Common Myths About Water Cremation Debunked

Common Myths About Water Cremation Debunked
In this post we’re clearing up some of the most common myths about this revolutionary funeral service that you’re sure to hear more about.

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In the U.S. we are just beginning to use water cremation, also called aquamation and alkaline hydrolysis, and many people are learning about the service.

Anytime a new innovation comes around that changes how things are typically done there’s going to be a learning curve. In that early period there are going to be misconceptions, misnomers and downright myths that can be mistaken as truth.

Myth #1 – Water Cremation is Illegal

There are a lot of misconceptions around whether or not water cremation is legal. All death services are regulated on a state-by-state basis. Currently, 20 states have made it perfectly legal to provide alkaline hydrolysis services. On January 1, 2022 Oregon will become the next state to allow water cremation, and Massachusetts will likely soon follow.

Since the use of water cremation is growing, more states are expected to make the service legal in the coming years. 

Myth #2 – The Family Doesn’t Get Remains Back With Water Cremation

This couldn’t be farther from reality. In actuality, there are 20-30% more cremains compared to traditional cremation. Families may be advised to get a larger than average size urn because of this difference.

Water cremation is a gentler process that uses low temperatures and water pressure to naturally decompose all but the bones. Just as with traditional cremation, the bones are ground up to create the cremains. Alkaline hydrolysis preserves more of the bone, therefore there is a larger amount of cremains.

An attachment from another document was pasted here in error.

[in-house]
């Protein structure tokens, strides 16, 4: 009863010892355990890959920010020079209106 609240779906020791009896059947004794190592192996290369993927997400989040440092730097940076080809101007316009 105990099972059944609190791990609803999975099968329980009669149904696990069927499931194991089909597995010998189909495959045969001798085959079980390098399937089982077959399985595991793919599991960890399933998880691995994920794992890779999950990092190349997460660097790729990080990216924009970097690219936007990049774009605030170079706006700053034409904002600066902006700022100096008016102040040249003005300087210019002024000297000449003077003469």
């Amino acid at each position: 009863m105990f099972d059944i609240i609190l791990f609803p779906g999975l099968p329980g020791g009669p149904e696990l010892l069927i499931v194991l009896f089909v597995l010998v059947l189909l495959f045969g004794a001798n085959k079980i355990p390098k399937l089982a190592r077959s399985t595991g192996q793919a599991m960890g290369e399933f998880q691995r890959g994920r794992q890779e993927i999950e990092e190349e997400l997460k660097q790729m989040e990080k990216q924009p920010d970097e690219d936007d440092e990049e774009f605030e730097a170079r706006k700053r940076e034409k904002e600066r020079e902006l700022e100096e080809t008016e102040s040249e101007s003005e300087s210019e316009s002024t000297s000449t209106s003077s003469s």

Myth #3 – Water Cremation is Only Done at Medical Facilities

It’s true that alkaline hydrolysis has been used at medical facilities for decades. In fact, that is where the use of water cremation began in the U.S. In 1993, Albany Medical College began using the first commercial water cremation system. Today, crematoriums and funeral homes around the country are equipped to perform water cremations at their facilities. 

Myth #4 – There’s No Benefit Over Traditional Cremation in Terms of Eco-Friendliness

Aquamation is far more environmentally friendly than traditional flame-based cremation. Water cremation uses 90% less energy and has a carbon footprint that’s 75% smaller than traditional cremation. It’s even more eco-friendly than green burial in many cases. 

Another factor is the lack of harmful byproducts. Traditional cremation is typically more environmentally friendly than burial, but it still generates carbon dioxide and air pollution. The gases that are used to cremate are fossil fuels that come at an ecological cost. With alkaline hydrolysis there’s no flame so there’s no air pollution. 

One additional benefit with water cremation is that metal devices and implants in the body are never destroyed. They remain at the end of the process and can be recycled. 

Myth #5 – It Isn’t Safe to Put the Remaining Fluids Down the Drain

A part of water cremation that’s come under question is the disposal of the remaining fluid once the process is complete. The fluids are simply poured down the drain, which has been found to be completely safe.

The leftover fluids do not contain harmful toxins like embalming fluid. It contains salts, sugars, amino acids, nutrients and soap. The fluid also doesn’t end up in drinking water. The fluids that are poured down the drain end up at the wastewater treatment facility. 

Green Cremation Texas offers water cremation services that are eco-friendly and affordable. It gives families another option that is gentler all around. If you would like to know more about the process or want to arrange a water cremation, please call, text or email us any time of day.

More To Explore

States With the Most Disposition Options

States With the Most Disposition Options

In some states the legally approved disposition methods are pretty much limited to traditional burial and cremation. But in the states below, residents have more disposition options that are less conventional.